Modeling and calculation of temperature-concentration polarisation in the membrane distillation process (MD)
ABSTRACT A model for a membrane distillation process in a plate-and-frame unit has been developed. It is based on a mass and energy balance equation for hydrodynamic, temperature and concentration boundary layers. The model takes into account energy interdependence between flow in feed and in permeate channels. A model taking into consideration temperature-concentration polarisation (TCP) predicts temperature and concentration values at the membrane surface. The model consists of an analytical equation and permits simulation or analysis of the influence of various factors to permeate flux.
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ABSTRACT: Recent work showed that carbon nanotubes could be fabricated into bucky-paper structures as self-supporting membranes and their hydrophobic property used for water desalination by membrane distillation. Carbon nanotube bucky-papers possess very interesting properties such as natural hydrophobicity, high porosity and very high specific surface area, making of them promising candidates for separation applications. However, to inhibit crack formation associated with poor mechanical stability, improved durability structures that retain a high degree of hydrophobicity need to be developed. In this work we chemically modified high purity carbon nanotubes by (i) UV/ozone treatment to create hydroxyl groups and (ii) reacting those groups by substitution with alkoxysilane based groups. The resulting nanotubes presented a silicon content up to 2.5% and the bucky-papers produced had larger contact angle (140° compared to 125°) and liquid entry pressures. We report here on their fabrication and use as membranes in direct contact membrane distillation.Highlights► Fabrication of carbon nanotubes based membranes. ► Alkoxysilane grafting on nanotubes for enhanced hydrophobicity. ► The membranes were characterised and tested in a membrane distillation rig. ► The alkoxysilane modified CNT BP exhibited higher performance and lifespan than the non treated samples.Journal of Membrane Science 07/2011; 376(1-2):241-246. DOI:10.1016/j.memsci.2011.04.024 · 4.91 Impact Factor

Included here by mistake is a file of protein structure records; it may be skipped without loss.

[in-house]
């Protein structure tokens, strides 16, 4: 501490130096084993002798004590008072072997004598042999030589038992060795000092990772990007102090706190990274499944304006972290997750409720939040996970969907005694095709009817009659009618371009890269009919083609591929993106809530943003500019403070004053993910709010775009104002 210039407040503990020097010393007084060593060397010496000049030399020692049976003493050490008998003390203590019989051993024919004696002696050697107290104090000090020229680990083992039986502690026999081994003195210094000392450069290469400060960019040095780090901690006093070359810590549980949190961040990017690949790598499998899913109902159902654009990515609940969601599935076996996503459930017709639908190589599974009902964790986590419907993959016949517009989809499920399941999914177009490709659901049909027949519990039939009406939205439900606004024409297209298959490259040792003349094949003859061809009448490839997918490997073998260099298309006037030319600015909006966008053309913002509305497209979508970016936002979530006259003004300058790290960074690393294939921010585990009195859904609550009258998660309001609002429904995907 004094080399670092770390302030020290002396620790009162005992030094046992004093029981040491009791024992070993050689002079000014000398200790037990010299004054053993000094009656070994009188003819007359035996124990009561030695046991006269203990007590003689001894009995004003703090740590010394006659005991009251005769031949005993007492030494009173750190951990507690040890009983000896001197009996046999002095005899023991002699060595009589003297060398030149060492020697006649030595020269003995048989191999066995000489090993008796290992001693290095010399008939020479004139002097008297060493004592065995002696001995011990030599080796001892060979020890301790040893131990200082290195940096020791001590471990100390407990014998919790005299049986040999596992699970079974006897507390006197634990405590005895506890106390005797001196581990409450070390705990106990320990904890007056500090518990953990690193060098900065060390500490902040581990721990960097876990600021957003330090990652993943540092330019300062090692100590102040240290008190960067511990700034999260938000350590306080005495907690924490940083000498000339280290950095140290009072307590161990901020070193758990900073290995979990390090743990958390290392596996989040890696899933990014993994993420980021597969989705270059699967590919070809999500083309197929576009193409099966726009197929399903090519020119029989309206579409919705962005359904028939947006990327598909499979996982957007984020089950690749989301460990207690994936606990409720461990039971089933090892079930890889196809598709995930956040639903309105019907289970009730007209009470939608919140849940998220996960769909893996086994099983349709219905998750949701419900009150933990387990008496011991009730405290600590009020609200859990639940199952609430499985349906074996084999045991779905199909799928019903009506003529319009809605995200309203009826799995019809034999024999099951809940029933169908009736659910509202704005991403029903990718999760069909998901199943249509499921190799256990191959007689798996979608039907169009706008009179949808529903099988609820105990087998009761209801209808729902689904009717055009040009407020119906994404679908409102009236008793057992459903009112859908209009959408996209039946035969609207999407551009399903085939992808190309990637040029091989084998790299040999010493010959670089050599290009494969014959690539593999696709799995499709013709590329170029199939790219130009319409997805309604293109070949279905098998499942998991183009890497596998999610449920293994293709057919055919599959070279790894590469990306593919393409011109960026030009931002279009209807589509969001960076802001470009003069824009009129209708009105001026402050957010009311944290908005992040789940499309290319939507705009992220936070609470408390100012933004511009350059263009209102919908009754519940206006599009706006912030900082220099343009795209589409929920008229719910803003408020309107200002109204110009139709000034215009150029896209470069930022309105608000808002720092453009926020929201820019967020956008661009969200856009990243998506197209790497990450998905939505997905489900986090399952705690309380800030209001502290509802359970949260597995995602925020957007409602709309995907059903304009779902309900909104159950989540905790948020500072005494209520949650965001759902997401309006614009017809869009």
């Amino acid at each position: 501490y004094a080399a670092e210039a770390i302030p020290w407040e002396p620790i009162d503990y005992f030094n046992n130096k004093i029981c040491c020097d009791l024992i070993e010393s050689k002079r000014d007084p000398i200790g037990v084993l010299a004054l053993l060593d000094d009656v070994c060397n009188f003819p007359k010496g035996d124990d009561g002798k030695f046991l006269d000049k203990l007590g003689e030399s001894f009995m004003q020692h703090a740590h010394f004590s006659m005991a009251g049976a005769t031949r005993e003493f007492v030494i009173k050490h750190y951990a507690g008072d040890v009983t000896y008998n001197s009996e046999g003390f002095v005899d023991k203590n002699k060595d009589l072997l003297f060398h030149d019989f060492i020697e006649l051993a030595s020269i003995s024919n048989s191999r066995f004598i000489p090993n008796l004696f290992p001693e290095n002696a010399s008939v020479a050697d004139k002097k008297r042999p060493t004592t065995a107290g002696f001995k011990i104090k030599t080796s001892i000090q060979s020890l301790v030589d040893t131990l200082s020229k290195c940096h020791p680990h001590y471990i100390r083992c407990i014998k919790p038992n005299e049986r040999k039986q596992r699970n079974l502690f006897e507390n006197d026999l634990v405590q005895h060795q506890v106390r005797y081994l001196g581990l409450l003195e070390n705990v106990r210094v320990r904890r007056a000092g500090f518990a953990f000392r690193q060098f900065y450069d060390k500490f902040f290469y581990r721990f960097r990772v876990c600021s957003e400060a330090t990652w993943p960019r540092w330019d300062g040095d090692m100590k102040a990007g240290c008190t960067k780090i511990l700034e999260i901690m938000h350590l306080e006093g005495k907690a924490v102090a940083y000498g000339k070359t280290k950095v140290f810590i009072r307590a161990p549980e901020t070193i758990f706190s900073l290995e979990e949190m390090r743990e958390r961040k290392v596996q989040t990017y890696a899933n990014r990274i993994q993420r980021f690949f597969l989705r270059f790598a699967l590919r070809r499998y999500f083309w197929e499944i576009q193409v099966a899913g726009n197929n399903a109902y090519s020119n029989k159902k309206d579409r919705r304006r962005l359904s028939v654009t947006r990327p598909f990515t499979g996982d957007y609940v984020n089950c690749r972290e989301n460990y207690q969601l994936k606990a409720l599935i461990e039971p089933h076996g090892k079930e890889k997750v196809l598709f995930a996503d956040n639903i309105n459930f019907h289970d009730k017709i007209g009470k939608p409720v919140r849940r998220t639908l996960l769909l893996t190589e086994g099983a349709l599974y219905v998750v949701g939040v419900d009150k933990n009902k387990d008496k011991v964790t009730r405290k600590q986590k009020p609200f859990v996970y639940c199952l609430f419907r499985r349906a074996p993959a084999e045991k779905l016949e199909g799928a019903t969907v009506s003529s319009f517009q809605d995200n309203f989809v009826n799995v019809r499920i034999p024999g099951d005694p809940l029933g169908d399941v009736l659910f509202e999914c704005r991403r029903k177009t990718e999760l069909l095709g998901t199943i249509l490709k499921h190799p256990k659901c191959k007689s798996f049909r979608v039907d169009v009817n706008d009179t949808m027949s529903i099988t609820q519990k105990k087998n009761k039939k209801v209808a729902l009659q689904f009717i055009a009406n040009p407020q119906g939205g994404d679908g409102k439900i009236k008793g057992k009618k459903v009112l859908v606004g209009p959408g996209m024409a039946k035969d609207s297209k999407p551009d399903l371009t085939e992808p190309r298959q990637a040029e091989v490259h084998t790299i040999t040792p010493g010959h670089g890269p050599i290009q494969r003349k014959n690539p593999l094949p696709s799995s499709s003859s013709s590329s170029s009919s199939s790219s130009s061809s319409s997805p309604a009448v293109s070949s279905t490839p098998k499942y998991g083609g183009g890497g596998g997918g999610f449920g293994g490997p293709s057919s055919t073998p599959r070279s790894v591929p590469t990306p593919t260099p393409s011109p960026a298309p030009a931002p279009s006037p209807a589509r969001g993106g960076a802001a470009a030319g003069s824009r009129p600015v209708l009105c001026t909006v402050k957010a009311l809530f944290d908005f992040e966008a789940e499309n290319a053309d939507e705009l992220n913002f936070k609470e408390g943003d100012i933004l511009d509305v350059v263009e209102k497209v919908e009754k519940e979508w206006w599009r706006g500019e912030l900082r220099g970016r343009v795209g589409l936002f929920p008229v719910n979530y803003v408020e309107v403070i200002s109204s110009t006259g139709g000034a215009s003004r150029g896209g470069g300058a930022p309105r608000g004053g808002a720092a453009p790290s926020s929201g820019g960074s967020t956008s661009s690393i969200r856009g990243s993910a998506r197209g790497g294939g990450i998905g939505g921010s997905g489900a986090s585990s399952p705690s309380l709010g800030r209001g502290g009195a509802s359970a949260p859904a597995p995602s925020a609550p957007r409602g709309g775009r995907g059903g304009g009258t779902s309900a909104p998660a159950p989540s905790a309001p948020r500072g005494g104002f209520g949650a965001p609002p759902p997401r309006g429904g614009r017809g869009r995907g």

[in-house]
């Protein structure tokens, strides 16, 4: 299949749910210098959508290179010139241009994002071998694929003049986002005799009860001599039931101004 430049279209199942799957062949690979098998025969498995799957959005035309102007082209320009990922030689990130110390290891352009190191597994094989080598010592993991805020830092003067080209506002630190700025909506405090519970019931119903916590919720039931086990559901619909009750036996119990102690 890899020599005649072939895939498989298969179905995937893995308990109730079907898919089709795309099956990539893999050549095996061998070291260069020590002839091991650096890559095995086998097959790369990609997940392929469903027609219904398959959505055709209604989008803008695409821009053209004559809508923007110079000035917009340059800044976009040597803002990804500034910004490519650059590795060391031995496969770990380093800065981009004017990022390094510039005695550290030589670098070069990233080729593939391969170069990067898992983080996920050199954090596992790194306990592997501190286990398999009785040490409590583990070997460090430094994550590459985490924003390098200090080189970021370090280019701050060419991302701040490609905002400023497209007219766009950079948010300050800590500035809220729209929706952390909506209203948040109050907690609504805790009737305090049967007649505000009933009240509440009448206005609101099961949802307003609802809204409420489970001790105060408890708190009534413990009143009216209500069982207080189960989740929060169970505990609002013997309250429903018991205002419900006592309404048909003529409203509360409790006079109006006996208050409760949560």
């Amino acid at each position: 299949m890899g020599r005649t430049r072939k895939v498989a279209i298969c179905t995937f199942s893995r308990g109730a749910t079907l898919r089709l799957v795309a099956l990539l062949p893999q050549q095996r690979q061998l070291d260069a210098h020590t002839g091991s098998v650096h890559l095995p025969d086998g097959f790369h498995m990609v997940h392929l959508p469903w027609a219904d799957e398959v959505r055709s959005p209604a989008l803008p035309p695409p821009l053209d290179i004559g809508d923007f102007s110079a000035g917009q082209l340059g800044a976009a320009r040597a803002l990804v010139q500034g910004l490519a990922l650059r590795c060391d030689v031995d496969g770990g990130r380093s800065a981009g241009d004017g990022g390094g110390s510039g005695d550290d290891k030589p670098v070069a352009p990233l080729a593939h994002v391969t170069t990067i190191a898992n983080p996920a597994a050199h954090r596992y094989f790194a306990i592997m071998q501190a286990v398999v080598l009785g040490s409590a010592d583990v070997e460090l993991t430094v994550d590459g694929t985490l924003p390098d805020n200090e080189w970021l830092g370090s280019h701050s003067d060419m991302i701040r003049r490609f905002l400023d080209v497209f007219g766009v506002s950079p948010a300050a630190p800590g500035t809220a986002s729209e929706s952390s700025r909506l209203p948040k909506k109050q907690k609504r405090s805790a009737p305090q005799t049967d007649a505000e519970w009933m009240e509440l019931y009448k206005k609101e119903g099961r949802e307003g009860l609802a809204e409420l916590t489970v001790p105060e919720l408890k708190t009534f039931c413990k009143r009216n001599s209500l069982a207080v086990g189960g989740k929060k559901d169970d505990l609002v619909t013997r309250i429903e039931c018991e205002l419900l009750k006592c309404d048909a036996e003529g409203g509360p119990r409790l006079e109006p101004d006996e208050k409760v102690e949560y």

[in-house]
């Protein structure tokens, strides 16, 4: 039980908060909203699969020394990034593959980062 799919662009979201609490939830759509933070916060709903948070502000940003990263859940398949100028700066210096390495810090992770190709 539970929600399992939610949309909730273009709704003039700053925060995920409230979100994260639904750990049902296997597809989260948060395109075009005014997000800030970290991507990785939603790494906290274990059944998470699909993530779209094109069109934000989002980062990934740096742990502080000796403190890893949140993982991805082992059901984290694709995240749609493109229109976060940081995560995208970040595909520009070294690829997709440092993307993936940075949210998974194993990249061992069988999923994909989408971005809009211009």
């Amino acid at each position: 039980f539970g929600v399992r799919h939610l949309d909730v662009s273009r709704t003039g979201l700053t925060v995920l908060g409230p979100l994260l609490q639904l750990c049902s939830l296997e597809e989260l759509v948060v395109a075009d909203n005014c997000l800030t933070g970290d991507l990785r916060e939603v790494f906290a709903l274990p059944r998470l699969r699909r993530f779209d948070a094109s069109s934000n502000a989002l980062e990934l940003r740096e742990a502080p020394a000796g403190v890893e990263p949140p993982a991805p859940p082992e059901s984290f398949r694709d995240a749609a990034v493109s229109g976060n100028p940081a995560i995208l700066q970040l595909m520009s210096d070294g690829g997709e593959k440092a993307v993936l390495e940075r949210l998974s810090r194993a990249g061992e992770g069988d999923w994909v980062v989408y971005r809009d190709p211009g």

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ABSTRACT: New membrane distillation configurations and a new membrane module were investigated to improve water desalination. The performances of three hydrophobic microporous membranes were evaluated under vacuum enhanced direct contact membrane distillation (DCMD) with a turbulent flow regime and with a feed water temperature of only 40 °C. The new configurations provide reduced temperature polarization effects due to better mixing and increased mass transport of water due to higher permeability through the membrane and due to a total pressure gradient across the membrane. Comparison with previously reported results in the literature reveals that mass transport of water vapors is substantially improved with the new approach. The performance of the new configuration was investigated with both NaCl and synthetic sea salt feed solutions. Salt rejection was greater than 99.9% in almost all cases. Salt concentrations in the feed stream had only a minor effect on water flux. The economic aspects of the enhanced DCMD process are briefly discussed and comparisons are made with the reverse osmosis (RO) process for desalination.Journal of Membrane Science 01/2004; DOI:10.1016/j.memsci.2003.09.006 · 4.91 Impact Factor
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ABSTRACT: The method of Ilias and Govind for modeling ultrafiltration was modified to model a flat sheet air gap membrane distillation module with empty channels. In the membrane distillation process, there is mutual dependence of the momentum and heat transport processes. It complicates the solution of the governing equations and often leads to using simplifications. The developed method allows solving hydrodynamic and heat transport equations without additional assumptions for decoupling the equations with permeation taken into account. Velocity and temperature distributions inside the membrane feed channel were obtained, as well as the concentration profiles of a sparingly soluble salt (barium sulfate). Severe temperature polarization, occurring under poor mixing conditions, has been shown. Supersaturation profiles of barium sulfate are shown to be dependent on the inlet temperature of the membrane channel, and at certain conditions a maximum value of the barium sulfate concentration lies in the bulk of the channel, rather than at membrane surface.Desalination 08/2003; 157(1-3):315-324. DOI:10.1016/S0011-9164(03)00411-9 · 3.96 Impact Factor